In Spanish last and latest are the same word, último; so, I know that my new book is the latest I wrote, but I don’t know if it’ll be the last I’ll ever write, an epilogue in itself. Never mind, let’s not get lost in semantics.
By the time of the Symposium in 2014 I had read all the letters twice and I was thoroughly overwhelmed. Nevertheless, I managed to write a short article, “The Don Juan Redemption,” about my father as a Don Juan figure, since the letters were all about the passionate love between my parents while he was away at war and my mother was waiting his return in Valencia to get married, or so I thought. I completely disregarded my father’s illustrious career as a literary critic and historian, the rest of the symposium participants dealt with that.
The Civil War letters ended up in the back of a closet of my study in Philadelphia. I tried to forget about them and write about something else, Divorce After Death, 2014, the memoir about my late husband’s death and another discovery of letters. How could I be so lucky as to keep discovering family secrets? But my parents’ letters were never far from my thoughts and even my dreams.
I reached somewhat of an impasse when I decided to write about my mother first, because in the letters she appeared to be a young woman committed to the revolutionary cause, fighting against Franco. For example, she donated blood to the wounded soldiers in Valencia after air raids by the German airplanes and she even moved to Barcelona with a government job in the Propaganda Ministry. While I knew my mother as a traditional woman, completely overshadowed by her eminent husband, although sotto voce she usually got her way. This research became My Mother, That Stranger published in 2019. I still had to deal with my father’s four hundred letters when Covid appeared to my rescue.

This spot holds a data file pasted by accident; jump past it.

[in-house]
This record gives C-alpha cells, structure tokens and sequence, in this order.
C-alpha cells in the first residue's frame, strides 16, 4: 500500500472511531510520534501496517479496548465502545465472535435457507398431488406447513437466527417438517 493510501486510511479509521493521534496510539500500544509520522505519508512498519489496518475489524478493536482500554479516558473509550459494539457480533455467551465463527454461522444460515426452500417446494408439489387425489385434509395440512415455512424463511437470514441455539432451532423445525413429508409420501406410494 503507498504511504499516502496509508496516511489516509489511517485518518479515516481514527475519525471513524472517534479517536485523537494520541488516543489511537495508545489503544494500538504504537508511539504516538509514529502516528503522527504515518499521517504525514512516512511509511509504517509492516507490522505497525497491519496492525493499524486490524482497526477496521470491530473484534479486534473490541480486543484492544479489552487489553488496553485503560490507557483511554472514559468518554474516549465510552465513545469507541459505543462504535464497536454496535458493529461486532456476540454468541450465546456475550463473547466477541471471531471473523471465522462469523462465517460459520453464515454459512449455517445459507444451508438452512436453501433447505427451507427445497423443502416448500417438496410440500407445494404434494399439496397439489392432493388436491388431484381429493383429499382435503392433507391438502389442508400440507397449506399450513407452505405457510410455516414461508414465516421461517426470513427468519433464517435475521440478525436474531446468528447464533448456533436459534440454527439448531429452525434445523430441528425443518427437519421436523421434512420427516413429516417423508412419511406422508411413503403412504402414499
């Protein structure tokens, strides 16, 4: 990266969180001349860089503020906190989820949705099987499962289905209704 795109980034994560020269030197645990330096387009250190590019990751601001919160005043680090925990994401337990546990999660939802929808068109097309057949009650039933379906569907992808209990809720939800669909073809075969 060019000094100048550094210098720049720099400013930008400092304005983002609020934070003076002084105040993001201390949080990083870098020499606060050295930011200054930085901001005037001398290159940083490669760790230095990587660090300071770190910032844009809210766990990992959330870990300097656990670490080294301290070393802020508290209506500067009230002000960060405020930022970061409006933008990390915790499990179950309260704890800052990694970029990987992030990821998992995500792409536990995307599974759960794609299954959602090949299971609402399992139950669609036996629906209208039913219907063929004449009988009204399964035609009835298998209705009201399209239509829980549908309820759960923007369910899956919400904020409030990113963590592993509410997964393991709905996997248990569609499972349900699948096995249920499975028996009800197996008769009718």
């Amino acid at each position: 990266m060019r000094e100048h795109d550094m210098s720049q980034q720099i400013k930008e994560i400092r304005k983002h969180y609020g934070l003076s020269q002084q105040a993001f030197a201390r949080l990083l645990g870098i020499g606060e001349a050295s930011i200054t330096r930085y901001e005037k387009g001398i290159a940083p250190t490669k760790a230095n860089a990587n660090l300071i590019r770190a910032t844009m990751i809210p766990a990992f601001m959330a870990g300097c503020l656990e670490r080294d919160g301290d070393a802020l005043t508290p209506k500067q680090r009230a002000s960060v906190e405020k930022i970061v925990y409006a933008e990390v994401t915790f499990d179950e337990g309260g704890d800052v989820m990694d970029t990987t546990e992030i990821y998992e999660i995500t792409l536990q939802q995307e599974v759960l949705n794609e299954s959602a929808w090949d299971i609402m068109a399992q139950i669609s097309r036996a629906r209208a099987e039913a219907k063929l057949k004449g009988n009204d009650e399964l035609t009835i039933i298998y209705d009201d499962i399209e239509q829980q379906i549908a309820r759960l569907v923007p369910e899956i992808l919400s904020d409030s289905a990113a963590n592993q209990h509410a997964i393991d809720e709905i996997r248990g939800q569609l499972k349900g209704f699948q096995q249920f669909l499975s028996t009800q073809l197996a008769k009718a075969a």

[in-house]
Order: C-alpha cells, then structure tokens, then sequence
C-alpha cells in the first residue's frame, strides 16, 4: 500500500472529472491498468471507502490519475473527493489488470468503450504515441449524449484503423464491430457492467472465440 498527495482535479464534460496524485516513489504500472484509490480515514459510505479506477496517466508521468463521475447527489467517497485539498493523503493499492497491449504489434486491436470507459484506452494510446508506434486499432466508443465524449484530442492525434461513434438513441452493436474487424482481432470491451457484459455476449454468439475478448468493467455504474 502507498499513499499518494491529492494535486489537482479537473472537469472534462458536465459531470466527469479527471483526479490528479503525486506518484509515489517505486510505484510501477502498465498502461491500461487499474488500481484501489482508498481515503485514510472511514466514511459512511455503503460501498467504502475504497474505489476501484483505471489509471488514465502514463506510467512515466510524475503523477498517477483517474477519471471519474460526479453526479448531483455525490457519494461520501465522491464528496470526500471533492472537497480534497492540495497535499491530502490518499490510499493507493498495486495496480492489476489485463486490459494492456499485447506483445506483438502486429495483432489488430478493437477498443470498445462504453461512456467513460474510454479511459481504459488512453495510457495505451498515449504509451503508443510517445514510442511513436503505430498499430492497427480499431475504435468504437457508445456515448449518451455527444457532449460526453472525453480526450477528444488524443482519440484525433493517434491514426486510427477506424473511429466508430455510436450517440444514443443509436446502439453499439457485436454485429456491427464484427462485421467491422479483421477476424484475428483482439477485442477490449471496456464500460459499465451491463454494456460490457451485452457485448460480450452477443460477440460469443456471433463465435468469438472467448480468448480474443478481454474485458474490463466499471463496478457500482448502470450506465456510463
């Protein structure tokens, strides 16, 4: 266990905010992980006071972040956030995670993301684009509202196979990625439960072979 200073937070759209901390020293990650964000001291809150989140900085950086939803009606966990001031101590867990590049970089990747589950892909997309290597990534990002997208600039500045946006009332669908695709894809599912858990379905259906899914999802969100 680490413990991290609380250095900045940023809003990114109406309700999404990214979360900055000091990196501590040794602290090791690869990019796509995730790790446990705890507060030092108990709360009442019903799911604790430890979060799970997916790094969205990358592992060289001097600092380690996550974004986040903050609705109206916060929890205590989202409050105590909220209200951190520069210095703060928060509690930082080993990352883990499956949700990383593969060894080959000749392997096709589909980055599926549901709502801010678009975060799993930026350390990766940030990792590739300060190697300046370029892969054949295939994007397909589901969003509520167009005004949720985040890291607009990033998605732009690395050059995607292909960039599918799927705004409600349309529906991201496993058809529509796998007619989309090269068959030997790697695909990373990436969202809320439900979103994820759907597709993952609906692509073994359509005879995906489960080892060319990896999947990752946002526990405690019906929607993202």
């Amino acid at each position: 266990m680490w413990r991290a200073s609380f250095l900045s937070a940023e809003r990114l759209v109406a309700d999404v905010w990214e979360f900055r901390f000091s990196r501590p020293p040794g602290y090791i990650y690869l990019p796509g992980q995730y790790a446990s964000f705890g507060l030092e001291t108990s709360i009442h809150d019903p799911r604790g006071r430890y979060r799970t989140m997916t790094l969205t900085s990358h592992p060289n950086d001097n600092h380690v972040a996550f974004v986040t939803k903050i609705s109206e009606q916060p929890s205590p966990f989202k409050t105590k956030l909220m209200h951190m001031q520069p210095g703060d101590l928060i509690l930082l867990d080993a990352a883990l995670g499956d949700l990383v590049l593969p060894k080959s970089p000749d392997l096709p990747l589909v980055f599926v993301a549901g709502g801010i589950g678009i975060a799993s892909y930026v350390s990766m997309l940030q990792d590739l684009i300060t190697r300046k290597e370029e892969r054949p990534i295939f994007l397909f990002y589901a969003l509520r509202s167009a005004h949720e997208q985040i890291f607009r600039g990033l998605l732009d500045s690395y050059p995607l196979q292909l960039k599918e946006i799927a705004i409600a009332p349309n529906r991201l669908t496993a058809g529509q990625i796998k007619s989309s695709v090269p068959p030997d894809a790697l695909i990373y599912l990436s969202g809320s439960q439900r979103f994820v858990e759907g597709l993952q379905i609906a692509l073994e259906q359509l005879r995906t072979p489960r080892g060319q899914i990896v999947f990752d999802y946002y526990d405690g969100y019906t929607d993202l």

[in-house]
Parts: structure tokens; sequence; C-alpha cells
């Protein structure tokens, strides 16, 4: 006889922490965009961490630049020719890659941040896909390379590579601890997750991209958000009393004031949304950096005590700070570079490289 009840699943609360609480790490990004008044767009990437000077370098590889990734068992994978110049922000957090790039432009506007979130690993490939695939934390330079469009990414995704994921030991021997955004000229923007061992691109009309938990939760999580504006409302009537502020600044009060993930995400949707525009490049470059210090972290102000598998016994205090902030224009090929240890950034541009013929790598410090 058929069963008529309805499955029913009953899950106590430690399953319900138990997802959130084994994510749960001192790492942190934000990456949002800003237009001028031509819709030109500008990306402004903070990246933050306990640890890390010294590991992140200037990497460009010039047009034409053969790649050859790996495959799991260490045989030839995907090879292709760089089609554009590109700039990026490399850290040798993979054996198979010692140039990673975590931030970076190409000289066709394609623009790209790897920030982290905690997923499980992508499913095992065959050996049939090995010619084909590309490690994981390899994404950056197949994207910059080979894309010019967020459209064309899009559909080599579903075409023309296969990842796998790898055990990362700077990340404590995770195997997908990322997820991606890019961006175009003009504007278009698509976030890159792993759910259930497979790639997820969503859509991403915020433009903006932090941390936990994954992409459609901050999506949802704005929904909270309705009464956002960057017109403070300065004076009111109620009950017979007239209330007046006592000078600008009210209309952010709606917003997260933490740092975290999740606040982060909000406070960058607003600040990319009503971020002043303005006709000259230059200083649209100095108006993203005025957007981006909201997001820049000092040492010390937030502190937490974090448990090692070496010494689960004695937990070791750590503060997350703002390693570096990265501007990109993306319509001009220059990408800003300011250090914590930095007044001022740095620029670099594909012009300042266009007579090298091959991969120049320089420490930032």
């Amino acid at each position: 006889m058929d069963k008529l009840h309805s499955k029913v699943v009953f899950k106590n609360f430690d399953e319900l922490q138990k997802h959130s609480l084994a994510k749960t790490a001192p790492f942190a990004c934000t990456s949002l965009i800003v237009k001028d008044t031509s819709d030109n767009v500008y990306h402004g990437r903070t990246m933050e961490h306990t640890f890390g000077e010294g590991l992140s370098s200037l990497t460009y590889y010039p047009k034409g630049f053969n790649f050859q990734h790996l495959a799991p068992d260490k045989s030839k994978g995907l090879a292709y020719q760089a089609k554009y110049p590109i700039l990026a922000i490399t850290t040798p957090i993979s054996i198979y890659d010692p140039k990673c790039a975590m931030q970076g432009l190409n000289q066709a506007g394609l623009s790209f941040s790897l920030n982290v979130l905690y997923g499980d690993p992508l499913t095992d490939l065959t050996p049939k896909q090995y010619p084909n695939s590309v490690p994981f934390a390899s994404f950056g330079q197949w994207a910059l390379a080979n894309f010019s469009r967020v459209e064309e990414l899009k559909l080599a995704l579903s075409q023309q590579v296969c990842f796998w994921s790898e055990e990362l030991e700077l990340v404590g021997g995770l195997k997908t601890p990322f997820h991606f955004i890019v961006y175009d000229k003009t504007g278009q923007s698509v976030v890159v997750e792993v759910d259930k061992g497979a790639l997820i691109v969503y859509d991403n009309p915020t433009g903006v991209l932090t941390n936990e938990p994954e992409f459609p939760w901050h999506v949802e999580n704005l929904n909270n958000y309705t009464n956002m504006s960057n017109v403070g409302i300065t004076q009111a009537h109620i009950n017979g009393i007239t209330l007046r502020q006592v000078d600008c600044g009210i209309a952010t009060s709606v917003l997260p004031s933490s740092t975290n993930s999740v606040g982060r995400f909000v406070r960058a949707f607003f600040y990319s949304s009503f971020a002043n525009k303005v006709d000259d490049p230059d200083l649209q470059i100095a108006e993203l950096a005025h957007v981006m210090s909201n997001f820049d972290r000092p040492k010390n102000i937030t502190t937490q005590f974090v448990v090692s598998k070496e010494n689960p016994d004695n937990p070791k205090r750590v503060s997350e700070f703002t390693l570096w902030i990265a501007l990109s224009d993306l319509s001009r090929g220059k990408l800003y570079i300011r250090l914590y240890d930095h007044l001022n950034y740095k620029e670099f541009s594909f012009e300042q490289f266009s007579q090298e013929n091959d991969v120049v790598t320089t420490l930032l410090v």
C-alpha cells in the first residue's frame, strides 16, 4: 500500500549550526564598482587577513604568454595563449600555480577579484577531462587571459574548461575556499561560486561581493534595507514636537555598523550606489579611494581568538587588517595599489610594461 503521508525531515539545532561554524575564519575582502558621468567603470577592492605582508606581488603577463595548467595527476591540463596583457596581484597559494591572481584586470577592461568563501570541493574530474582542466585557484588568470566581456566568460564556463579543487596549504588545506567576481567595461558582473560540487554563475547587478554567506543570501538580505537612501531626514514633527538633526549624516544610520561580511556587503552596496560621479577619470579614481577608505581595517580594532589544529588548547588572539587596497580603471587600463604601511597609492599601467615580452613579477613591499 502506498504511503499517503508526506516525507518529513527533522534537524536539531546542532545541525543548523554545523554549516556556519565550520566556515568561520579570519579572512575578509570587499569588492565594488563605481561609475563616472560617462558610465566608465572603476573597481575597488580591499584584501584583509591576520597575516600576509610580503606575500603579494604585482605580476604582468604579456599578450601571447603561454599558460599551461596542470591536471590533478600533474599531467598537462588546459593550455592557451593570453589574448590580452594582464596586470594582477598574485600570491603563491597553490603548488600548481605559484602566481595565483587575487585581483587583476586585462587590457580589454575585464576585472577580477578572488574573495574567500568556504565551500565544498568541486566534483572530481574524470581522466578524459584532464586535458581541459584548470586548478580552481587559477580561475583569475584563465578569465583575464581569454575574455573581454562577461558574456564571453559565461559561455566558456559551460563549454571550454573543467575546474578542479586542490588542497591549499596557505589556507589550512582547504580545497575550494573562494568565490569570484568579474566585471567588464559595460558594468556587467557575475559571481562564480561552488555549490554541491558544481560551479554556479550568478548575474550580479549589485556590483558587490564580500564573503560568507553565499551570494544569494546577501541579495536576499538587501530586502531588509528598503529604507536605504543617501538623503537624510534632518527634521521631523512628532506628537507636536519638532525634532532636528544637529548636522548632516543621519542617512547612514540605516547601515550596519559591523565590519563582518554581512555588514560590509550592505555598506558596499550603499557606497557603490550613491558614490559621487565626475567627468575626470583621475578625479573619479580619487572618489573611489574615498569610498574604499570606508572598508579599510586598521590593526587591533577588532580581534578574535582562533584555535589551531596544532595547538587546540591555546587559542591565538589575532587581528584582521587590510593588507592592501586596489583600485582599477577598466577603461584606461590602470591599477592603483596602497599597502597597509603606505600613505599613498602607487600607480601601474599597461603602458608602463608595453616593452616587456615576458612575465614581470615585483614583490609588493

House-bound, feeling guilty as hell, I kept reading the endless correspondence from my dad. He wrote everyday and often his letters reached ten pages and more written on both sides with his devilish handwriting. Then I realized that I was reading an epistolary novel. In addition to his passion, there is humor, suspense, descriptions, dialog, character development all in a poetic, mature style, despite the fact that he was only twenty-six-years-old. He repeated to my mother how he would become a writer and who the protagonists of his novels would be. There was the real discovery! These letters constitute the narrative work that my father never got to publish, too busy with his monumental work as scholar and a literary critic. Thus, the title of my latest book, Portrait of the Young Writer Juan Luis Alborg in His Letters During the Spanish Civil War (Retrato del joven escritor Juan Luis Alborg. Correspondencia durante la Guerra Civil).
Another aspect of my father’s letters are the lists of books he wanted my mother to purchase for him—fodder for future scholars—and the recommendations for her readings—musings for the feminist daughter. Surprisingly, my father’s favorite book was Arrowsmith by Sinclair Lewis (go figure!). He identified with mercurial Martin and wanted my mother to be more like Leora and elope as soon as the war ended. My mother almost broke up with him over this issue. She wanted a more traditional wedding, no matter how modest in decimated Valencia. The cover of this last book (or is the latest?) is of my parents’ wedding day on December 26, 1942. No wonder she looks radiant in her white coat and he looks resigned to be her husband.